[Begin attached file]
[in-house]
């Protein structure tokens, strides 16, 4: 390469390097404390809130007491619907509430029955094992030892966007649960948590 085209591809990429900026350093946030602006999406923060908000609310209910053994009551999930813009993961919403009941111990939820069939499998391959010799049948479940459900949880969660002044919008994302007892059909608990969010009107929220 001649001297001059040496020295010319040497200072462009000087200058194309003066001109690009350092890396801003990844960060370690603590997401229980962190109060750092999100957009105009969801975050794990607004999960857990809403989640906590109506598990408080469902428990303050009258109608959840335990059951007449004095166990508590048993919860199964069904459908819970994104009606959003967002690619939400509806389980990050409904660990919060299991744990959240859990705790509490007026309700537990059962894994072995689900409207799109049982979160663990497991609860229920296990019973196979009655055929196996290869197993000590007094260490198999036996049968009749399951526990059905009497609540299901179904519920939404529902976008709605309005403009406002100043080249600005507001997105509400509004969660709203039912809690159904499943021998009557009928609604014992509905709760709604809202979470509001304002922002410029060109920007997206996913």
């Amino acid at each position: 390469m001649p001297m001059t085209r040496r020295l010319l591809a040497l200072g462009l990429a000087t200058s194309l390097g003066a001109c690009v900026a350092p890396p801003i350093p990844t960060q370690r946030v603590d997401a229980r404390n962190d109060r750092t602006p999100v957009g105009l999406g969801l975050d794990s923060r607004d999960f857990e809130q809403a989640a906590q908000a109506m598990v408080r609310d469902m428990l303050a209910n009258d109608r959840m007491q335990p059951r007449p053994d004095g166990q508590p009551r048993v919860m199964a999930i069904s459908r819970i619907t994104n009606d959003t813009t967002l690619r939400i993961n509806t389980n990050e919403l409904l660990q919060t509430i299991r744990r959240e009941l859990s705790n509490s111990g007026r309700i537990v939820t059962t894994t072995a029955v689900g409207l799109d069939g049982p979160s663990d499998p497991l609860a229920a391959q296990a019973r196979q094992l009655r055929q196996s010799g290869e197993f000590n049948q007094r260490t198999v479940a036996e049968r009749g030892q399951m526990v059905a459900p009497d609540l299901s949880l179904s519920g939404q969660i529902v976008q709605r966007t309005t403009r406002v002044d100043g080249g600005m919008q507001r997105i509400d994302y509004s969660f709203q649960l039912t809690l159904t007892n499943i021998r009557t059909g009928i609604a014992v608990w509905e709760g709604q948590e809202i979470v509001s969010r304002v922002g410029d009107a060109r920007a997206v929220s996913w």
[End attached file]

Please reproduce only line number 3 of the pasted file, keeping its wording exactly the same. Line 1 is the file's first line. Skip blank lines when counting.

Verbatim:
């Amino acid at each position: 390469m001649p001297m001059t085209r040496r020295l010319l591809a040497l200072g462009l990429a000087t200058s194309l390097g003066a001109c690009v900026a350092p890396p801003i350093p990844t960060q370690r946030v603590d997401a229980r404390n962190d109060r750092t602006p999100v957009g105009l999406g969801l975050d794990s923060r607004d999960f857990e809130q809403a989640a906590q908000a109506m598990v408080r609310d469902m428990l303050a209910n009258d109608r959840m007491q335990p059951r007449p053994d004095g166990q508590p009551r048993v919860m199964a999930i069904s459908r819970i619907t994104n009606d959003t813009t967002l690619r939400i993961n509806t389980n990050e919403l409904l660990q919060t509430i299991r744990r959240e009941l859990s705790n509490s111990g007026r309700i537990v939820t059962t894994t072995a029955v689900g409207l799109d069939g049982p979160s663990d499998p497991l609860a229920a391959q296990a019973r196979q094992l009655r055929q196996s010799g290869e197993f000590n049948q007094r260490t198999v479940a036996e049968r009749g030892q399951m526990v059905a459900p009497d609540l299901s949880l179904s519920g939404q969660i529902v976008q709605r966007t309005t403009r406002v002044d100043g080249g600005m919008q507001r997105i509400d994302y509004s969660f709203q649960l039912t809690l159904t007892n499943i021998r009557t059909g009928i609604a014992v608990w509905e709760g709604q948590e809202i979470v509001s969010r304002v922002g410029d009107a060109r920007a997206v929220s996913w």